When 60 years isn’t a life sentence …

Terrell Canady was 15 when he was imprisoned in 2004 for murdering a prostitute. He will be at least 75 years old before he can be released.

And since the state of Connecticut doesn’t label Canady’s sentence “life without parole” — the judge ruled instead, that Canady would serve a 60-year sentence — Monday’s U.S. Supreme Court decision barring life imprisonment for juvenile offenders will likely have no impact on him.

A New Haven native, Canady is serving his sentence at the MacDougall-Walker Correctional Institution in Suffield.

“He will serve every day of that 60 years,” Vito Castignoli, the trial lawyer for Canady, said Monday. “It’s semantics, really. He’s going to spend his life in jail.”

Currently, 30 other inmates in Connecticut are in adult prisons serving 60 years because of crimes committed before they were 18 years old, according to the State Department of Correction. One, Keith Belcher, was 14 when sentenced to 60 years for first-degree kidnapping.

“We have a lot of inmates who are serving very long terms,” said Mike Lawlor, the Malloy administration’s criminal justice adviser. “This [Supreme Court] ruling does not invalidate any of those sentences.”

Canady’s 60-year sentence is not affected by the court’s decision, because state law provided the trial judge with the discretion to send him away for as few as 25 years. The judge imposed the maximum of 60 years instead.

“They’re effectively life [sentences], but we don’t call them that,” said Kevin Kane, the chief state’s attorney.

The split 5-4 U.S. Supreme Court ruling announced Monday will for the first time restrict state legislatures from mandating life sentences for crimes committed by juveniles.

“I don’t think this case says you can’t give them 175 years… This is a pretty narrow holding; it really only addresses the mandatory nature of the sentences,” said Christine Rapillo, the director of juvenile defense for the public defender’s office. “You have to have some chance to use discretion to consider the kid’s youth and how the kid’s youth makes them less legally culpable.”

Connecticut law allows juveniles to be sentenced to life without possibility of parole for capital felonies, which include the murder of a police officer or a child, murder for hire, the murders of multiple victims and murders committed during a kidnapping or rape. Officials with the prosecutors office called these sentences “extremely rare”.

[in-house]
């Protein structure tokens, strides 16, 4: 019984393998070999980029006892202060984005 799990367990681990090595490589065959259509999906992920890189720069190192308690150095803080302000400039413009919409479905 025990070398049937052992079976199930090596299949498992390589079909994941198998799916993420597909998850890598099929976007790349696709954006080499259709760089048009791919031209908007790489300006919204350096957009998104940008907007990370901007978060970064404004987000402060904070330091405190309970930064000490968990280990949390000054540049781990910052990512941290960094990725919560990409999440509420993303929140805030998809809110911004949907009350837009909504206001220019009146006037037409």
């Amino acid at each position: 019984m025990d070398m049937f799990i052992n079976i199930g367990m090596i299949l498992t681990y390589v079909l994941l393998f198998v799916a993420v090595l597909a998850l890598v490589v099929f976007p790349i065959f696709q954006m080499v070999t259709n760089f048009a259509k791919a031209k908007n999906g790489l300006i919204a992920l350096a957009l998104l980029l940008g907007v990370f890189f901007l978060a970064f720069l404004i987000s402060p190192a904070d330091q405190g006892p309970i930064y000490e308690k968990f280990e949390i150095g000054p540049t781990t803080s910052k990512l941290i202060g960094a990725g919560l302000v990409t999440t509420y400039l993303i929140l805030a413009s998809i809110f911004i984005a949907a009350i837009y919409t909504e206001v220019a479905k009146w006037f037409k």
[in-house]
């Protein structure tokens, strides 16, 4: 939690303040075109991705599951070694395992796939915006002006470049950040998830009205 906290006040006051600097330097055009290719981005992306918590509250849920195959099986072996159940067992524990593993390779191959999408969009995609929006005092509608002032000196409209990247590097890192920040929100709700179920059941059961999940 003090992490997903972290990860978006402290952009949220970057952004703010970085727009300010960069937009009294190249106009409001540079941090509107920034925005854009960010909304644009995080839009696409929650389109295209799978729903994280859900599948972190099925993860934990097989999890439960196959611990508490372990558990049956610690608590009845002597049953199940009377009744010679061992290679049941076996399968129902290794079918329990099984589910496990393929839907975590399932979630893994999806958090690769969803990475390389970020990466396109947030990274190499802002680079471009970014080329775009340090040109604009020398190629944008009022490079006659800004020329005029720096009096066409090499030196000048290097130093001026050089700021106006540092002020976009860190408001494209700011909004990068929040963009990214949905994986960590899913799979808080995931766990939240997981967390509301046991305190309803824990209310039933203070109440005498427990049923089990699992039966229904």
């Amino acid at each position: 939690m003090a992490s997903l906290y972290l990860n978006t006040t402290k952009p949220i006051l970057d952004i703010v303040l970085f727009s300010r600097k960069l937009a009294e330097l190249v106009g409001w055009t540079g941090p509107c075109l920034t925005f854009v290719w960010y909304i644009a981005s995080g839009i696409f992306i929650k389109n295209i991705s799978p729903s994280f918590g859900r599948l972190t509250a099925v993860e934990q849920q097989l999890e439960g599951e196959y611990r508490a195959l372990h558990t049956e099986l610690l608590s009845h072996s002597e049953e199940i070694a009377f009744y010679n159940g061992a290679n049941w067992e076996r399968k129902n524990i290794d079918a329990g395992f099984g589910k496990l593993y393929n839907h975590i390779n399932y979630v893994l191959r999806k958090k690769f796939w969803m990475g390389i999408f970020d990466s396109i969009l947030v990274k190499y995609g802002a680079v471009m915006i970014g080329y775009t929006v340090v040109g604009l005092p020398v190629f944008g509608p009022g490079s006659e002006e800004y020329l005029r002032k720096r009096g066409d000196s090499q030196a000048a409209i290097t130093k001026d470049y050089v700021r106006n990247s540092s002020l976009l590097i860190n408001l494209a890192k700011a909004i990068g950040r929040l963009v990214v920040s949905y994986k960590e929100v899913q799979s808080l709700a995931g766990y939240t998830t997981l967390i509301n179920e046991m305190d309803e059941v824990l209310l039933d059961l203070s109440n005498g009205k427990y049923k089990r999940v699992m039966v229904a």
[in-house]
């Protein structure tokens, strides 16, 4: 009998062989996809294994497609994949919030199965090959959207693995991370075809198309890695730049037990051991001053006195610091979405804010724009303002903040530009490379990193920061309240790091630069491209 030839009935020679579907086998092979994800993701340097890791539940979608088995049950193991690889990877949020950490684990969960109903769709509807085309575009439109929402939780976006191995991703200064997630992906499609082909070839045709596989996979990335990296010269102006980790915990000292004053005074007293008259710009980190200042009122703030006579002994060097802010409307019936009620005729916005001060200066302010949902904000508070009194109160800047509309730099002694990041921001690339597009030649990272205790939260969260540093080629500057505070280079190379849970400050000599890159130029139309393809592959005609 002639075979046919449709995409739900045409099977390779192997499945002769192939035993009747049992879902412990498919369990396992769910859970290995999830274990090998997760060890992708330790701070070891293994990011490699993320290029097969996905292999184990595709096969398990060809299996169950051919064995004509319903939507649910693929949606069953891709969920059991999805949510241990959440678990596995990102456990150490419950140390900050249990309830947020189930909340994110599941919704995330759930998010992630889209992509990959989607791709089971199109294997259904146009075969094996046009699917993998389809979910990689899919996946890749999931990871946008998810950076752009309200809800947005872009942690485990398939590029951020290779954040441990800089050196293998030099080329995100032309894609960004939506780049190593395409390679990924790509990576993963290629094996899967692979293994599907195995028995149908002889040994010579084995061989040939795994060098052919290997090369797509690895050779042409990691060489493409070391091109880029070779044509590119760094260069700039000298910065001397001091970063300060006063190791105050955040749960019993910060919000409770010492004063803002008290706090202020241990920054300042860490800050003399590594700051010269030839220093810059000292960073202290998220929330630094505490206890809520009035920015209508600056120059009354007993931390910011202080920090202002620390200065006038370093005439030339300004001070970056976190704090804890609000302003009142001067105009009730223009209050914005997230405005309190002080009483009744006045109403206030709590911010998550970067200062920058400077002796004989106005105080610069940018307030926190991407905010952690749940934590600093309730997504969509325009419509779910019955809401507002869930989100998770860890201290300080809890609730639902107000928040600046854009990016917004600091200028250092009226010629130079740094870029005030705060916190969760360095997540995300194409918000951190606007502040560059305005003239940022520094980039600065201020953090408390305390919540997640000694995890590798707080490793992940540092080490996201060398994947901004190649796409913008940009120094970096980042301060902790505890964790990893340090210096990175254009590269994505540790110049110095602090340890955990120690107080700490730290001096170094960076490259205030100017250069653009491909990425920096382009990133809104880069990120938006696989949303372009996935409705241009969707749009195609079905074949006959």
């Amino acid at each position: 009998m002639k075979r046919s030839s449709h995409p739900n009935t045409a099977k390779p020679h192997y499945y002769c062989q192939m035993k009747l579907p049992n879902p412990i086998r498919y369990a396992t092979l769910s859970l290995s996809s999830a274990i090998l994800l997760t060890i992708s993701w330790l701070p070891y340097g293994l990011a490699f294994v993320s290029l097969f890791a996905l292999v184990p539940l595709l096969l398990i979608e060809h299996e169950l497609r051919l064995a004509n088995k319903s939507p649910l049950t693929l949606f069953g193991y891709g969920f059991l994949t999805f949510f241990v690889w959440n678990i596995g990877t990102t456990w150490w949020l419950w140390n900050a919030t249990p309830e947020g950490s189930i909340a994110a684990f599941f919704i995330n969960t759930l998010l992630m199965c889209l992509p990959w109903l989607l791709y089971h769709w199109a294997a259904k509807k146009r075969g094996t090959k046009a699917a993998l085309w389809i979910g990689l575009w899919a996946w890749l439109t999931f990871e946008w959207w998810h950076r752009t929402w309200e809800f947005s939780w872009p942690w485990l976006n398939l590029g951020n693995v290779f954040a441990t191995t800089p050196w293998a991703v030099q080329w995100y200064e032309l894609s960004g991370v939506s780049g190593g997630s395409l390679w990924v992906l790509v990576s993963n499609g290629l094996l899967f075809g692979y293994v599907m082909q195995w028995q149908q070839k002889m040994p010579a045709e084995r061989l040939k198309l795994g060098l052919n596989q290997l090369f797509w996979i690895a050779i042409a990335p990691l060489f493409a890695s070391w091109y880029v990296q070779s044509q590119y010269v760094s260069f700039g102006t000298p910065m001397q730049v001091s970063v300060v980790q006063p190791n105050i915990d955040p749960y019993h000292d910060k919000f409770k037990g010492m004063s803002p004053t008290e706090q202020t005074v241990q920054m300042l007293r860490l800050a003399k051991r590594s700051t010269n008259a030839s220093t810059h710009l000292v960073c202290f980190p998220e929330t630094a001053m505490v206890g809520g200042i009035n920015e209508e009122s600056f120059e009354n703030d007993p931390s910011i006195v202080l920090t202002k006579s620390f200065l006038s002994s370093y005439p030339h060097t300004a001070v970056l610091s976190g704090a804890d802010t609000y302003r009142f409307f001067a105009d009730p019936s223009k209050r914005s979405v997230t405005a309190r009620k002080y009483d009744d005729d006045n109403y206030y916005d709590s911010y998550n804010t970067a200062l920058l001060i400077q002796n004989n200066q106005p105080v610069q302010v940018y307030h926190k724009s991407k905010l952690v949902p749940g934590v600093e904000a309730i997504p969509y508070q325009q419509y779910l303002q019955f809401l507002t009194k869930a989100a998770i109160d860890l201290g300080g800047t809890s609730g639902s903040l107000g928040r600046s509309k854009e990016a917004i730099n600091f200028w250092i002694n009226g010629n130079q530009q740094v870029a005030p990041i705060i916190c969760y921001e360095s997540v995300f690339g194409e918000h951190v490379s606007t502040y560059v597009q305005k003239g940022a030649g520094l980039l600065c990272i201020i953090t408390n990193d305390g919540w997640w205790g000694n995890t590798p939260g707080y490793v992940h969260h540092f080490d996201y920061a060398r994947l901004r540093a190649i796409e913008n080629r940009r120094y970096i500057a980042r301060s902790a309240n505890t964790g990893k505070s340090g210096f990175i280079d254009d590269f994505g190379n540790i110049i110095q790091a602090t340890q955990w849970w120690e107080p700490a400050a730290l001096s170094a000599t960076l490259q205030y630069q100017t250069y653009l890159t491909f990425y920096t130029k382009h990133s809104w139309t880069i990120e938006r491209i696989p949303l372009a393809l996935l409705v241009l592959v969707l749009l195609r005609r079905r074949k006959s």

Nationwide, Human Rights Watch estimated there are more than 2,500 children serving life without the chance of parole that this decision will directly impact. In Connecituct, the state department reports that in the last 21 years there have been five juveniles sentenced to life without parole after being found guilty of a capital felony. Those juveniles include Ronnie Hinton, Jamaal Coltherst, Norman Gaines, Mark Edwards and Anthony Allen.

In Connecticut, Lawlor said the administration may propose legislation that would provide inmates like Canady with the chance to get out before he’s 75 years old. State law now provides juveniles sentenced to 60-plus years to seek a sentence modification with the consent of the prosecutor.

“I suspect that’s not common,” said Kane, unaware of any cases in which a prosecutor has agreed to allow a hearing to be held to consider reducing the sentence.

“Prosecutors effectively have the veto power when it comes to lessening a sentence,” said Lawlor, the longtime co-chairman of the legislature’s Judiciary Committee before joining the Malloy administration as the undersecretary of policy and management. He also is vice chairman of a panel considering recommending removing that power from the state’s attorneys office.

Lawlor said having a 14-year-old serving a definite 60-year sentence “is a problem that needs to be addressed. Next year, this will be an important topic, and we will need to explore whether these sentences are appropriate in light of this [court] decision.”

A bill that would have permitted sentence reviews never made it out of the Judiciary Committee this past legislative session, though its biggest advocate said a change may be unavoidable now.

“Connecticut will certainly have to deal with revising its law. You can’t just lock up a kid without taking a second look at whether that’s appropriate for 60 years,” said Sarah Russell, a lawyer with the Quinnipiac Law Clinic. “The Supreme Court, I think, states we have to address this.”